Picture of Akina FayAkina Fay is a medical student in the Class of 2020 at McGill University.




Days after my fourteenth birthday, I was diagnosed with a rare brain malformation and underwent emergency brain surgery to prevent my spinal cord from dissecting.

Days after my seventeenth birthday, my mother was diagnosed with a rare form of incurable cancer.

At the age of twenty, I started medical school and began to piece together the pathophysiological processes that lead to our illnesses.

At the age of twenty-two, my mother died in my arms after a grueling year of hospitalizations, pain and suffering.

At the age of twenty-three, I became a fully functional member of the medical team as a medical clerk.

I have been the patient, the caregiver, and the healthcare professional. I have seen the medical system from all three perspectives. I have worn the non-descript hospital gown as medical teams discussed my case at the foot of the bed as if I did not exist;I have been in the chair next to the bed prepared to do anything to help my loved one; I have been the team member who helps care for the patient in their most vulnerable moments. Through these three roles I have realized what it means to be a professional and healer, and I strive every day to bring my life experiences to the hospital with me to care for my patients in the best possible, and most humane way.

I carry my past experiences every time I meet a new patient. I believe the biggest mistake we can make in relating to our patient is making assumptions about them and having an algorithm be the primary means to inform our ideas and decisions. Every patient is influenced by their background, their values, their expectations and their past experiences. I believe the most important thing I can do as a healthcare professional is to listen to my patient, get to know them as people rather than cases, and identify their goals of their life.

I once met a patient who was in the final stages of metastatic cancer. She was a frequent visitor to the clinic, and nobody could quite understand why she kept coming back. I was told “her pain is under control, so she is not suffering”, an interesting statement as pain and suffering are two very different entities. When I went to meet the patient, I asked her why she had come to the clinic. She told me about how lonely and isolated she felt, as if nobody around her understood her situation and what she was going through. She was afraid to be a burden on her family and friends and did not want to bother anybody to ask for help, so she came to the clinic. The team was right about one thing: she was not in pain. But this patient was suffering greatly. There was no pathophysiological explanation of her symptoms. No amount of textbook reading could have prepared me for this clinical encounter.

She needed me to listen to her, to relate to her, and to empathize with her in order to navigate through her crippling suffering. She needed me to hold space for her, and within this space she could process and express her trauma. As Dr. Awdish so eloquently says in her memoir In Shock, “our ability to be present with each other through our suffering is what we are meant to do. […] Loving each other through the darkness is the thing to look for and to mark. It’s there, in the shadows, where we find meaning and purpose.”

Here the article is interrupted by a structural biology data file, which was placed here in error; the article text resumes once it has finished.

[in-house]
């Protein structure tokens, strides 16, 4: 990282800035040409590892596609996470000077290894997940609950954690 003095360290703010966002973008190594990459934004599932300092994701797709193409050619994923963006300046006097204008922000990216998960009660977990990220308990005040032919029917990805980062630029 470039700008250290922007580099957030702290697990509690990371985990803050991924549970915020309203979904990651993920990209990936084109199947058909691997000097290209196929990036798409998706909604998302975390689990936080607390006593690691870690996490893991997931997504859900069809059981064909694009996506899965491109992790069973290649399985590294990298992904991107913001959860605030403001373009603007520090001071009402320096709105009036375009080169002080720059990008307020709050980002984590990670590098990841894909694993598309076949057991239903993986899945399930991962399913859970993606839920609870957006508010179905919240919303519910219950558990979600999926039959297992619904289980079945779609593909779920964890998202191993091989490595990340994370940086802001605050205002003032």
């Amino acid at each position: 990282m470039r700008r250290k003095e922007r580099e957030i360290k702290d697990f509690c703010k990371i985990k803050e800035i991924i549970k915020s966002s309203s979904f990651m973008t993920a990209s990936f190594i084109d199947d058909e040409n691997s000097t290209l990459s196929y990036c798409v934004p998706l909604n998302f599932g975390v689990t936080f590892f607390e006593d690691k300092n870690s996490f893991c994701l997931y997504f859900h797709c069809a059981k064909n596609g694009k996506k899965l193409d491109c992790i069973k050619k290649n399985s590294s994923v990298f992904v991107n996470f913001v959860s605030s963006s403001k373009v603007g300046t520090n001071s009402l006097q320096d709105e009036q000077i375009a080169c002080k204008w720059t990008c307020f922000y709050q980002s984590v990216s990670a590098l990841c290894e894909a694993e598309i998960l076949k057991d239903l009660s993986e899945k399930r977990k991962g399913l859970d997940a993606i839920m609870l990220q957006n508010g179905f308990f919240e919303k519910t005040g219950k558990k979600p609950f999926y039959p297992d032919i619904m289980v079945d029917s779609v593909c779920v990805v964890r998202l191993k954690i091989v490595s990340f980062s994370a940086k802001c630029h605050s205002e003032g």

When we start clerkship as medical students, the stakes become higher and the schedule gets busier. There is a constant need to ‘do’ and the power to just ‘be’ often gets forgotten. As healers, our most important role is sometimes to be present for our patients and create a safe space for them to express themselves. And it is in those moments where we make connections and find purpose in our work. In the end, all of our patients will die. This is the inevitable truth of human existence. As such, the way we treat one another while we are alive and the connections we build with each other are what give our lives meaning.

Healing is so much more than textbook medicine. It is so much more than a medical treatment. Healing is not synonymous with curing, but rather with alleviating, palliating and relieving suffering. If we measure our success as healers by the number of people we have saved, we will not survive in our profession. If, instead, we measure our success as healers by the number of connections we have made with patients, the people we have supported through illness and the suffering we have alleviated, we will truly heal our patients and find true meaning in the process, thus also healing ourselves.

Through listening without judgement and holding space for my patients to express their truth, we will find the uncomfortable darkness and shadows together. From there, I will be truly present to support them through their suffering. Once I have tasted their suffering, sat with them in the darkness, and can relate to them as individuals, true healing can begin with us working together as a therapeutic team.

As Paul Kalanithi beautifully wrote in his memoir When Breathe Becomes Air, “Science may provide the most useful way to organize empirical, reproducible data, but its power to do so is predicated on its inability to grasp the most central aspects of human life: hope, fear, love, hate, beauty, envy, honor, weakness, striving, suffering, virtue.” We, as the future of medicine, have the power to bridge the gap between science and human life to make them a cohesive whole.